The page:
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Sharpen your business communication skills with this Howcast video series.
You Will Need
- Defined issues
- Writing and editing skills
- Test subjects
Prepare by defining the issues you are exploring and the objectives for the questionnaire. Clarify specifically what you want answered, eliminating generalizations, so that you can draw reliable data.
Design succinct and unambiguous questions with familiar words, and no abbreviations or double negatives. Be specific about timing, for instance, by stipulating "Every three hours" instead of "Often."
Separate questions rather than making them dependent on previous or subsequent questions. Dependent questions can confuse, alienate, and add a level of uncertainty in your findings.
Do not lead
Avoid writing a survey or questionnaire that uses leading questions that, intentionally or not, preserve the likelihood of a certain result. Offer clearly distinct choices.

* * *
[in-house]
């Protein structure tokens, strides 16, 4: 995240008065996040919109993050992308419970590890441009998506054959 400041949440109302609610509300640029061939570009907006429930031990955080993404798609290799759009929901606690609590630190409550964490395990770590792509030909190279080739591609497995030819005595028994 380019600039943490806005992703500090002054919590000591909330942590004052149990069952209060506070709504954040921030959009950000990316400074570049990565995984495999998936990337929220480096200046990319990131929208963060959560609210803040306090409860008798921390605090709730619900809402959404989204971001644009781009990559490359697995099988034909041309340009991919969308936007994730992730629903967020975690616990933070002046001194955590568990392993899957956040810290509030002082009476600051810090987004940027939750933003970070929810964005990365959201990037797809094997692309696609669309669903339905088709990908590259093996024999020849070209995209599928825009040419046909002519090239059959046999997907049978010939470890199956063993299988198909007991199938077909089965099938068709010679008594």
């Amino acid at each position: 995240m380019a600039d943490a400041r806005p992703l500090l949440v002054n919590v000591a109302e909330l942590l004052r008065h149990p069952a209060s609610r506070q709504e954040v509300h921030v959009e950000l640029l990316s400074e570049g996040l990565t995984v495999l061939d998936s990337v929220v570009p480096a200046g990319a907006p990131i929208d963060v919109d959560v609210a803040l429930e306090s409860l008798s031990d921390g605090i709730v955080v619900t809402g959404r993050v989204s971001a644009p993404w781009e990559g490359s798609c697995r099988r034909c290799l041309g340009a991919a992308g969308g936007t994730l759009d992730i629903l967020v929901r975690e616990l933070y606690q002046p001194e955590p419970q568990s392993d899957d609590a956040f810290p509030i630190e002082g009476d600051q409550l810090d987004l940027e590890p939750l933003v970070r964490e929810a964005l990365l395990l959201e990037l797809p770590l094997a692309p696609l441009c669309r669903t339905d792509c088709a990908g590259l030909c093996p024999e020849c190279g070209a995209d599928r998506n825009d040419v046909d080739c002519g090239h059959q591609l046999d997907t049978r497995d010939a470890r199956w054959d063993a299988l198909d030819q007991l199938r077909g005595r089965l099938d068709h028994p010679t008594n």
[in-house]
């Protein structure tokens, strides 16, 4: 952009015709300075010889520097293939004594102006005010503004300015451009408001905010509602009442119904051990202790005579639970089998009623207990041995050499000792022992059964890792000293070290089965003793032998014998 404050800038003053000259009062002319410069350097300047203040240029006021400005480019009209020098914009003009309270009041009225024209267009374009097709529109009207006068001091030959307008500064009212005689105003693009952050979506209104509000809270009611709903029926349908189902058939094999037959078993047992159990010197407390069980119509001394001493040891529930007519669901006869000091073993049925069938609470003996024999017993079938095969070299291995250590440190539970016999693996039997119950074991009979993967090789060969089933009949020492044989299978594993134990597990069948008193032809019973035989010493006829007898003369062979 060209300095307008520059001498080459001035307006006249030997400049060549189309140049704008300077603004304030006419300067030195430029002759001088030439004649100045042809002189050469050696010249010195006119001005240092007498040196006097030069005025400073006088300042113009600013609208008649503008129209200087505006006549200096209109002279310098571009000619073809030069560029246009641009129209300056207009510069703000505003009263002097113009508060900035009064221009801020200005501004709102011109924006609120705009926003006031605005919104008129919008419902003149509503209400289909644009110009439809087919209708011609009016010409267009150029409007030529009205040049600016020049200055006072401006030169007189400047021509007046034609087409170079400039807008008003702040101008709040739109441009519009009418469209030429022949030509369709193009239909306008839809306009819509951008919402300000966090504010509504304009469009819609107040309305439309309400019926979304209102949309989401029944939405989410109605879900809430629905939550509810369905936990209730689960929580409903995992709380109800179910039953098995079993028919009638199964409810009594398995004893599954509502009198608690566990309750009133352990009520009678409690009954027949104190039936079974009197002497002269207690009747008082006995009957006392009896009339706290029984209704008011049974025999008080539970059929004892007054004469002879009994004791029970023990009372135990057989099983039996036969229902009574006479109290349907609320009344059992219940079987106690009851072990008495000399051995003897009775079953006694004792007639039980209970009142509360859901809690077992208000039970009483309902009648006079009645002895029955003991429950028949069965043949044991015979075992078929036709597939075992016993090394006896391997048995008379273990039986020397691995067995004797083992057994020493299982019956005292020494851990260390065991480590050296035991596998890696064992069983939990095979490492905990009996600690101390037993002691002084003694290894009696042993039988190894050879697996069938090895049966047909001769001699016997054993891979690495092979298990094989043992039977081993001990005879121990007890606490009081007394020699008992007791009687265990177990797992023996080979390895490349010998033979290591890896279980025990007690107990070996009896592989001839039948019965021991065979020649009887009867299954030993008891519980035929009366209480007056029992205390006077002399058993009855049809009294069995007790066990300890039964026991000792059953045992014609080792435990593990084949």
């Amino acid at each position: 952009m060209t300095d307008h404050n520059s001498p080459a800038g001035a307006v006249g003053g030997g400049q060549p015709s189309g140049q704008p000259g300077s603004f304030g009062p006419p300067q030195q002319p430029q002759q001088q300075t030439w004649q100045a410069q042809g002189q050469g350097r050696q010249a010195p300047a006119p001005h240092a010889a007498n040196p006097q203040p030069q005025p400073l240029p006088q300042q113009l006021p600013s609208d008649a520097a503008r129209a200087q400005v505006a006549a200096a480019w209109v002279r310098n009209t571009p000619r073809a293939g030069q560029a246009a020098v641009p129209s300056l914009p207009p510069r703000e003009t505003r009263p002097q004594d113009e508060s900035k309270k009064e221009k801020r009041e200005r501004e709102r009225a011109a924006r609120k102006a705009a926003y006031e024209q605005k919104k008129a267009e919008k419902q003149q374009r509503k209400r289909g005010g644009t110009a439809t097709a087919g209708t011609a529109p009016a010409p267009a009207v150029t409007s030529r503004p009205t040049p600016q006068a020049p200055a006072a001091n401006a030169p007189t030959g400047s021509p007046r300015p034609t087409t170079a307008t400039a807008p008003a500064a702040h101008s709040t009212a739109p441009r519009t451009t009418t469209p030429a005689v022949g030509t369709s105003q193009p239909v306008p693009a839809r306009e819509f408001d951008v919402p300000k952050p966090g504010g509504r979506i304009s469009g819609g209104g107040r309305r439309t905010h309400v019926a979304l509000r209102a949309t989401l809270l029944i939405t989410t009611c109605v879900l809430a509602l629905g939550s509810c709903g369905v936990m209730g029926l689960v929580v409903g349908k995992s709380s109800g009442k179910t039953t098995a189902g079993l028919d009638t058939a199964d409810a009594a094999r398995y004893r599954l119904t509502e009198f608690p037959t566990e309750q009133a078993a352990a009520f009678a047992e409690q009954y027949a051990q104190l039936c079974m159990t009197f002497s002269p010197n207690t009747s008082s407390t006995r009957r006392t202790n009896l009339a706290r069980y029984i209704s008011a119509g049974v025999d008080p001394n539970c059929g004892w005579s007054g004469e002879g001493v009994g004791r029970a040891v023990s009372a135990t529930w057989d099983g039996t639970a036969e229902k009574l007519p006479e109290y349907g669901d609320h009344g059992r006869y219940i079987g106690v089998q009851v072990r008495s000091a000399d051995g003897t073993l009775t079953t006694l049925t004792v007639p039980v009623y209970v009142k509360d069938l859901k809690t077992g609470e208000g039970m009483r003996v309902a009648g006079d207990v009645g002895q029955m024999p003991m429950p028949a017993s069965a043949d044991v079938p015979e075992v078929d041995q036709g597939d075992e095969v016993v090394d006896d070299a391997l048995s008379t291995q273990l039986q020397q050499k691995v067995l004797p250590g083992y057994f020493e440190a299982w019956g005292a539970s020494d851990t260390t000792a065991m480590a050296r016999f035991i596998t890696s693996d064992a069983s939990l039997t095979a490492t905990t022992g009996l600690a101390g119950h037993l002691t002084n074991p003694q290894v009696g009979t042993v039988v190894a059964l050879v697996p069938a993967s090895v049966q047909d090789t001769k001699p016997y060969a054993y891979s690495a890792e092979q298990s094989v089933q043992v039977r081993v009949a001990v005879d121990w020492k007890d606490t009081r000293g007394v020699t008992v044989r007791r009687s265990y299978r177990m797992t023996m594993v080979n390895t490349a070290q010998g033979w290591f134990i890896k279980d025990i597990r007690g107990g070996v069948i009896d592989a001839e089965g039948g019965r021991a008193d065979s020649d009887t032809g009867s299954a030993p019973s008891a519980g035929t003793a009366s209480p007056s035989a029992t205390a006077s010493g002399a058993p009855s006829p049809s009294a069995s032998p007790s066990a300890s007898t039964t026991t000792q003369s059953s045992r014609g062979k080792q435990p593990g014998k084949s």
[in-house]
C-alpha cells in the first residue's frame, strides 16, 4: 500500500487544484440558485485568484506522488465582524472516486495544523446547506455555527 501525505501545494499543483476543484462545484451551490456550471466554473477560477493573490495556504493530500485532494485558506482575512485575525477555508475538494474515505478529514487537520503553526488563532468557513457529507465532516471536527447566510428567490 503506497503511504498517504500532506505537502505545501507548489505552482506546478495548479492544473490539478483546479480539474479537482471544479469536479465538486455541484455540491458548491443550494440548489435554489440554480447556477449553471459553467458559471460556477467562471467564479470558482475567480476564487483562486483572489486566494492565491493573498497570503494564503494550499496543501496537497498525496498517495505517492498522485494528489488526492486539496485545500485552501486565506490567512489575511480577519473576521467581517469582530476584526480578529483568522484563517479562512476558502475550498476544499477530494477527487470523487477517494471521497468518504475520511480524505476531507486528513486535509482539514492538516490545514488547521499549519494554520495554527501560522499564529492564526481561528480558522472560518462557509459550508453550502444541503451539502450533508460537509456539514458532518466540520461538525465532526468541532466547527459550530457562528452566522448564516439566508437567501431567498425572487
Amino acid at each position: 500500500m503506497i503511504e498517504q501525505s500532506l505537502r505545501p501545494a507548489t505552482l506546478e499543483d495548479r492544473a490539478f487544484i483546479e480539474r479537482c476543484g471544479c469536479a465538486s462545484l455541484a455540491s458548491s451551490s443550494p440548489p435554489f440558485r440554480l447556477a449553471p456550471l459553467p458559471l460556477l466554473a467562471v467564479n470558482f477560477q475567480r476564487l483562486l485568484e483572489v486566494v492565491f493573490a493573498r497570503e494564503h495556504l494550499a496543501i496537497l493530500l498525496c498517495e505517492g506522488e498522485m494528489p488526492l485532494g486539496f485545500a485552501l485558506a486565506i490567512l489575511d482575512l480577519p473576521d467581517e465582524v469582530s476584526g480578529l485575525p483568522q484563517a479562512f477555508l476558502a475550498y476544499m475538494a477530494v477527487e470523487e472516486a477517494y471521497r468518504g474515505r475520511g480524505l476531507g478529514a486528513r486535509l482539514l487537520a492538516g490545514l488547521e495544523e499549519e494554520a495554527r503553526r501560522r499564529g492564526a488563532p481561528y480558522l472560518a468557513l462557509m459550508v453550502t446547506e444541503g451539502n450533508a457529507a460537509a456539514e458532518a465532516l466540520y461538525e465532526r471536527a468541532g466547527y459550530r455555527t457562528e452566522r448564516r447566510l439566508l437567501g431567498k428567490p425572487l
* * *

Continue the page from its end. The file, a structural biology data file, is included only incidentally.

Ask questions that anticipate and encompass all possible responses.
Group the questions logically. Make them simple, direct, and unthreatening. If someone suspects an agenda, they will not answer truthfully.
Test your questionnaire or survey on a small but similar group before starting the official study. Get feedback about how questions were interpreted and suggestions on how to fix problems. Revise the survey based on your results, and you will be on your way to creating a clear study.